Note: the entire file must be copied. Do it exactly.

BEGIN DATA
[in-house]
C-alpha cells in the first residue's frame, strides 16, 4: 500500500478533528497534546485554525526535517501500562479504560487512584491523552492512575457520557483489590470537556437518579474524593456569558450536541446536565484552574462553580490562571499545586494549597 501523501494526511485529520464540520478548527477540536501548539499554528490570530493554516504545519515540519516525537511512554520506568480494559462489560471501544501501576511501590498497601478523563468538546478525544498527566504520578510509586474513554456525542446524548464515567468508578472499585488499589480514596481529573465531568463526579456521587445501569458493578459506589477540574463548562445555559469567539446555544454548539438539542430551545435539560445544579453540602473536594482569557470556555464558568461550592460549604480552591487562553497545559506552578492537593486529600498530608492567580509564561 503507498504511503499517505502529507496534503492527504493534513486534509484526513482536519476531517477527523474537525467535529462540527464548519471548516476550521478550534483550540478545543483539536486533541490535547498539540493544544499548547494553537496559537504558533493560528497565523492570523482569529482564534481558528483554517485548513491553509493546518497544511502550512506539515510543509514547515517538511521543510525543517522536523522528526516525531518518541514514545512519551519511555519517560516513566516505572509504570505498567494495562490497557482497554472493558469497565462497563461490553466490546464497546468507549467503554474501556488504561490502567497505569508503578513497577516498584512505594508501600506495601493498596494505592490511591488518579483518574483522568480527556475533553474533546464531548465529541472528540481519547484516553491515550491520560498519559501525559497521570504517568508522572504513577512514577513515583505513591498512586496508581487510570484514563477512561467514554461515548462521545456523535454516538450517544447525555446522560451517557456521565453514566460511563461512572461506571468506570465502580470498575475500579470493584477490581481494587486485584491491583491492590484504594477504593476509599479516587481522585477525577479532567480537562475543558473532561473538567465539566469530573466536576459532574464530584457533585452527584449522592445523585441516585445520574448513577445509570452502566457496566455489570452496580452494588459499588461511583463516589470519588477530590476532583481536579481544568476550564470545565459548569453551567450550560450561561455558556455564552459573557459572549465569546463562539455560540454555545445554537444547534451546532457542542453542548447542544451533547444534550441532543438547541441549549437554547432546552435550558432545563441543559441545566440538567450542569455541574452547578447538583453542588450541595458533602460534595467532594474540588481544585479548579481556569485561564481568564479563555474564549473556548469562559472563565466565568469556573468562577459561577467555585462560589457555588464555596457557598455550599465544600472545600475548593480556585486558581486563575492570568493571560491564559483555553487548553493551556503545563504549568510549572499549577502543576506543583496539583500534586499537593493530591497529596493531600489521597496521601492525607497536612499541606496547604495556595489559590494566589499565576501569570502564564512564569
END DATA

[in-house]
C-alpha cells in the first residue's frame, strides 16, 4: 500500500478533528497534546485554525526535517501500562479504560487512584491523552492512575457520557483489590470537556437518579474524593456569558450536541446536565484552574462553580490562571499545586494549597 501523501494526511485529520464540520478548527477540536501548539499554528490570530493554516504545519515540519516525537511512554520506568480494559462489560471501544501501576511501590498497601478523563468538546478525544498527566504520578510509586474513554456525542446524548464515567468508578472499585488499589480514596481529573465531568463526579456521587445501569458493578459506589477540574463548562445555559469567539446555544454548539438539542430551545435539560445544579453540602473536594482569557470556555464558568461550592460549604480552591487562553497545559506552578492537593486529600498530608492567580509564561 503507498504511503499517505502529507496534503492527504493534513486534509484526513482536519476531517477527523474537525467535529462540527464548519471548516476550521478550534483550540478545543483539536486533541490535547498539540493544544499548547494553537496559537504558533493560528497565523492570523482569529482564534481558528483554517485548513491553509493546518497544511502550512506539515510543509514547515517538511521543510525543517522536523522528526516525531518518541514514545512519551519511555519517560516513566516505572509504570505498567494495562490497557482497554472493558469497565462497563461490553466490546464497546468507549467503554474501556488504561490502567497505569508503578513497577516498584512505594508501600506495601493498596494505592490511591488518579483518574483522568480527556475533553474533546464531548465529541472528540481519547484516553491515550491520560498519559501525559497521570504517568508522572504513577512514577513515583505513591498512586496508581487510570484514563477512561467514554461515548462521545456523535454516538450517544447525555446522560451517557456521565453514566460511563461512572461506571468506570465502580470498575475500579470493584477490581481494587486485584491491583491492590484504594477504593476509599479516587481522585477525577479532567480537562475543558473532561473538567465539566469530573466536576459532574464530584457533585452527584449522592445523585441516585445520574448513577445509570452502566457496566455489570452496580452494588459499588461511583463516589470519588477530590476532583481536579481544568476550564470545565459548569453551567450550560450561561455558556455564552459573557459572549465569546463562539455560540454555545445554537444547534451546532457542542453542548447542544451533547444534550441532543438547541441549549437554547432546552435550558432545563441543559441545566440538567450542569455541574452547578447538583453542588450541595458533602460534595467532594474540588481544585479548579481556569485561564481568564479563555474564549473556548469562559472563565466565568469556573468562577459561577467555585462560589457555588464555596457557598455550599465544600472545600475548593480556585486558581486563575492570568493571560491564559483555553487548553493551556503545563504549568510549572499549577502543576506543583496539583500534586499537593493530591497529596493531600489521597496521601492525607497536612499541606496547604495556595489559590494566589499565576501569570502564564512564569